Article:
Economic theories have shown that Foreign Direct Investment (FDI) being Nigeria receives the largest amount of FDI in Africa. FDI inflows have been growing enormously over the last decade; from $1.14billion in 2001 and $2.10billion in 2004. Nigeria’s FDI reached $11billion in 2009 according to United Nations Conference on Trade and Development (UNCTAD, 1999), making the country the nineteenth greatestrecipient of FDI in the world. It is widely accepted that FDI is necessary for the growth and development of the economy, especially in the developing countries. And Nigeria has the potential to attract sufficient FDI but has not been successful in attracting it to a large extent despite her efforts of liberalizing its foreign direct investment regime and intensifying its enabling environment.
The huge debt and financial crises faced by Nigeria have constituted much burden to the economy, making it difficult to improve domestic savings.For a country to be able to have a high investment to gross domestic product ratio, it must be able to increase its savings rate. For most developing countries, it is difficult to increase saving. It is a well-known fact that some of the newly developed countries of East Asia used a method termed as ‘forced private saving’ to achieve economic growth. For developing countries with relatively fewer efficient markets, especially in Nigeria, the government has traditionally acted as a bridge both in the allocation of investment to the various sectors of the economy as well as investing in these sectors.  (Benedict N.A, John J.C 2017)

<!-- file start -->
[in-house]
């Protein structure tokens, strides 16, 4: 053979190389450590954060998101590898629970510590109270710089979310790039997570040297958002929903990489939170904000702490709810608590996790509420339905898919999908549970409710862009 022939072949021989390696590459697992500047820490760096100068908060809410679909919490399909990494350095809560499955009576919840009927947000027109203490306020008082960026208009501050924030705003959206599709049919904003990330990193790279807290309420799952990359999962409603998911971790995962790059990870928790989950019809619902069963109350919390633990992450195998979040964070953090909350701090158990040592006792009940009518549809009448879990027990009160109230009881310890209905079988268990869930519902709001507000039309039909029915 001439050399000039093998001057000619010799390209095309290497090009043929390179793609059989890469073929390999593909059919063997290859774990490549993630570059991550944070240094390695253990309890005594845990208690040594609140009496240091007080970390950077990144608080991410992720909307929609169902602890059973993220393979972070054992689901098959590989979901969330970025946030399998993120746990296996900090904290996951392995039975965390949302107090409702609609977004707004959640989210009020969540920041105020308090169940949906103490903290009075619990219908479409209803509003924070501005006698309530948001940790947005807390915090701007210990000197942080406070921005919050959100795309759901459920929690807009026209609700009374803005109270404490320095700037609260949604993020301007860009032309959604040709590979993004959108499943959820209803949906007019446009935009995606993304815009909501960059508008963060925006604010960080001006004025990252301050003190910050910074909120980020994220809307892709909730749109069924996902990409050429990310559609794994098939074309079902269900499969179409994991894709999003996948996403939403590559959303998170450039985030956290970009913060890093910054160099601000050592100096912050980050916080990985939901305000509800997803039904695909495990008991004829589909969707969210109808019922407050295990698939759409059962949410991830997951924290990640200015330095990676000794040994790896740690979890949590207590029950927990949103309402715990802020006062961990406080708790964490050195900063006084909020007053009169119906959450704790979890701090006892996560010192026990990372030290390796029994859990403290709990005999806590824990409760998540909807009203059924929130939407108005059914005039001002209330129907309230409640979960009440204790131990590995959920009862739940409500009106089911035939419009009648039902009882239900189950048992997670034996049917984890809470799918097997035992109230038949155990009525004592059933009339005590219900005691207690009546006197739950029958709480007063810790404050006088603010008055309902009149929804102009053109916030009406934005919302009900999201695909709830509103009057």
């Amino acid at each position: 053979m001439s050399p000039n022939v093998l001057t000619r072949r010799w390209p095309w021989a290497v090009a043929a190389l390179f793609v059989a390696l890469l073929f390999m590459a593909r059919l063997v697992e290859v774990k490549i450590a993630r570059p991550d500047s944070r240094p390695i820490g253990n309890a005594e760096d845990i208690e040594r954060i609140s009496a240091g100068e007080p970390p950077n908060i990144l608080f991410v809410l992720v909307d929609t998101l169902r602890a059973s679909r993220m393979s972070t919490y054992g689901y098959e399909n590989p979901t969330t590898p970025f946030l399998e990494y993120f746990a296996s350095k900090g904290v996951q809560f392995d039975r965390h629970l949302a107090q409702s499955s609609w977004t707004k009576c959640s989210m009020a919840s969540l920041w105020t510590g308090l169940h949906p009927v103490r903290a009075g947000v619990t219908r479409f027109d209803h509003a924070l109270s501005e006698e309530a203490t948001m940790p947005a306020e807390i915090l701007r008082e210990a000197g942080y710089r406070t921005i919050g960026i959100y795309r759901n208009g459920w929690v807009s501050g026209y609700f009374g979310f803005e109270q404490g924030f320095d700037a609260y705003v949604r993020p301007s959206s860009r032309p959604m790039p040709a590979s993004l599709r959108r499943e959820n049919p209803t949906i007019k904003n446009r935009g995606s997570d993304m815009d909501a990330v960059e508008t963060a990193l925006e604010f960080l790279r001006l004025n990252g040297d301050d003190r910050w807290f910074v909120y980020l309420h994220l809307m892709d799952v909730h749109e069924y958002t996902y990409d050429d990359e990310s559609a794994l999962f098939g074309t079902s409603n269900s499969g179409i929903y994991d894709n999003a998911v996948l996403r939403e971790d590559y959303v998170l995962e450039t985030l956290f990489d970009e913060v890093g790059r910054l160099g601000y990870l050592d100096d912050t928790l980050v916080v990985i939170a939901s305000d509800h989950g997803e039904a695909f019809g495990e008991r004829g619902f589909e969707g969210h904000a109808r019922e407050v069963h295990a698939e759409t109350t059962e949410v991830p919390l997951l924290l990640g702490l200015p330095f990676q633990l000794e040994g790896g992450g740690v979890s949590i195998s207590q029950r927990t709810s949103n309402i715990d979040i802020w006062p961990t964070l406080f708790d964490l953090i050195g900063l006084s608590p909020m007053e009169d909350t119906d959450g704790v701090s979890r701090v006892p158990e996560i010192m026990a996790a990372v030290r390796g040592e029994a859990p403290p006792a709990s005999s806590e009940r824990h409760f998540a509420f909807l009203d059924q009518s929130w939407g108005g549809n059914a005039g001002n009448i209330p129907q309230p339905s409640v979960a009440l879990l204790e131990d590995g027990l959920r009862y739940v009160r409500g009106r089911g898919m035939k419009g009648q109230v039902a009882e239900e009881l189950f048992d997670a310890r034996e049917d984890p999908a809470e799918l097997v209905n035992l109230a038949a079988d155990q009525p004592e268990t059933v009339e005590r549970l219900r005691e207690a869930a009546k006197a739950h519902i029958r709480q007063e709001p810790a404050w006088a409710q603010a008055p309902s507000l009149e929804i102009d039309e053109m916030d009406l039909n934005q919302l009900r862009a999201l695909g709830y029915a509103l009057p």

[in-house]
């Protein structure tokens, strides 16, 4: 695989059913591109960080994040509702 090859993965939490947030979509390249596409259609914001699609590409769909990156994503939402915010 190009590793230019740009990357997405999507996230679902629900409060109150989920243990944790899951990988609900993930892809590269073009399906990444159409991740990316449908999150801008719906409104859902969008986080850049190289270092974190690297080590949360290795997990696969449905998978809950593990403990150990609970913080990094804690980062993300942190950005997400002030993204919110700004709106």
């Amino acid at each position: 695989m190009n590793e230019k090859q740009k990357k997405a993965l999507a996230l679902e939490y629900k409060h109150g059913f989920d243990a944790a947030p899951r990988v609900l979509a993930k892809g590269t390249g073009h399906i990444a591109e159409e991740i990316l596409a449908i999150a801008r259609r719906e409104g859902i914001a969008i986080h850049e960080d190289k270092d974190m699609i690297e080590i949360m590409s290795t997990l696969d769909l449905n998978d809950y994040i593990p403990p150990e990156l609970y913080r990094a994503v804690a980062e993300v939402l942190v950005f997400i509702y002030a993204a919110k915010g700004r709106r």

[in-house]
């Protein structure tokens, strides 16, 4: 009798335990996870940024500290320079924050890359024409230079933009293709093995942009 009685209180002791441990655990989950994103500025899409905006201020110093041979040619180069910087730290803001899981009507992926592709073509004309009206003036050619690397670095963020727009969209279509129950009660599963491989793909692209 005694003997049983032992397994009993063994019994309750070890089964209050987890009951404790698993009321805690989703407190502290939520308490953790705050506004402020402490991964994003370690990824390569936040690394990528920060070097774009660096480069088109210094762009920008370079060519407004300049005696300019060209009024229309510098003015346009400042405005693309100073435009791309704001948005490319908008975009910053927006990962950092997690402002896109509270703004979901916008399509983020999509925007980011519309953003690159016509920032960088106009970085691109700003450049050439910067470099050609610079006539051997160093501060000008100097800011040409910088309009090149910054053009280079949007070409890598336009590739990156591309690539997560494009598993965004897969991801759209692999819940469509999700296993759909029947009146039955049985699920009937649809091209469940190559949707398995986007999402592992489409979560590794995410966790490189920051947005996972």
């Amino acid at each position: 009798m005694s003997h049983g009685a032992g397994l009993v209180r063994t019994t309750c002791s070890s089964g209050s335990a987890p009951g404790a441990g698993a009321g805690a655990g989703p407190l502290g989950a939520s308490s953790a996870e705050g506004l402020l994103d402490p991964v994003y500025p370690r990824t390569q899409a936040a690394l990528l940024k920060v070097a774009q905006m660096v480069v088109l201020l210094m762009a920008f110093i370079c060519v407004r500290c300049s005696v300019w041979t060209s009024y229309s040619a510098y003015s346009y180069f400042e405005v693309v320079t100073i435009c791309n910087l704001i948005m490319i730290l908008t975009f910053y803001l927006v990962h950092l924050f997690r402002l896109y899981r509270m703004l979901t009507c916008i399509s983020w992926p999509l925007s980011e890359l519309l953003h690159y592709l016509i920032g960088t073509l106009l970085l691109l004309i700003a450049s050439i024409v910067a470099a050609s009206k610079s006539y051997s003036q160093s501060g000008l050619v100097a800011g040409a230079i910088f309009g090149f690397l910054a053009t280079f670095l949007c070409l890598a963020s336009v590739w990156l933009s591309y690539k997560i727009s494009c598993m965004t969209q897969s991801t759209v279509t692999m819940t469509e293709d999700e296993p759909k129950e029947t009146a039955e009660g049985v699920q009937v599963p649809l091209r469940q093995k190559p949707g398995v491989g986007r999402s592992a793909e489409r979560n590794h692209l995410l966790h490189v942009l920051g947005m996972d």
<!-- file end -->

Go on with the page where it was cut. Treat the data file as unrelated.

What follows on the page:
Given the low level of saving in Nigeria, it therefore becomes necessary that the appropriate policy to pursue is to increase FDI to supplement the low level of domestic saving for economic growth. And in reference to these problems, Ajayi (2003) said that of all the capital inflow into the Nigerian economy from other countries, increase in FDI is the most promising policy due to its potential in dealing with the problems of savings gap, shortage of technology and needed skills. The level of economic growth achieved over the years has been largely constrained by lack of adequate capital to finance government projects. And despite the huge resource base of the country, Nigeria has not been able to attract a high level of foreign investors that is commensurate with its economic potentials.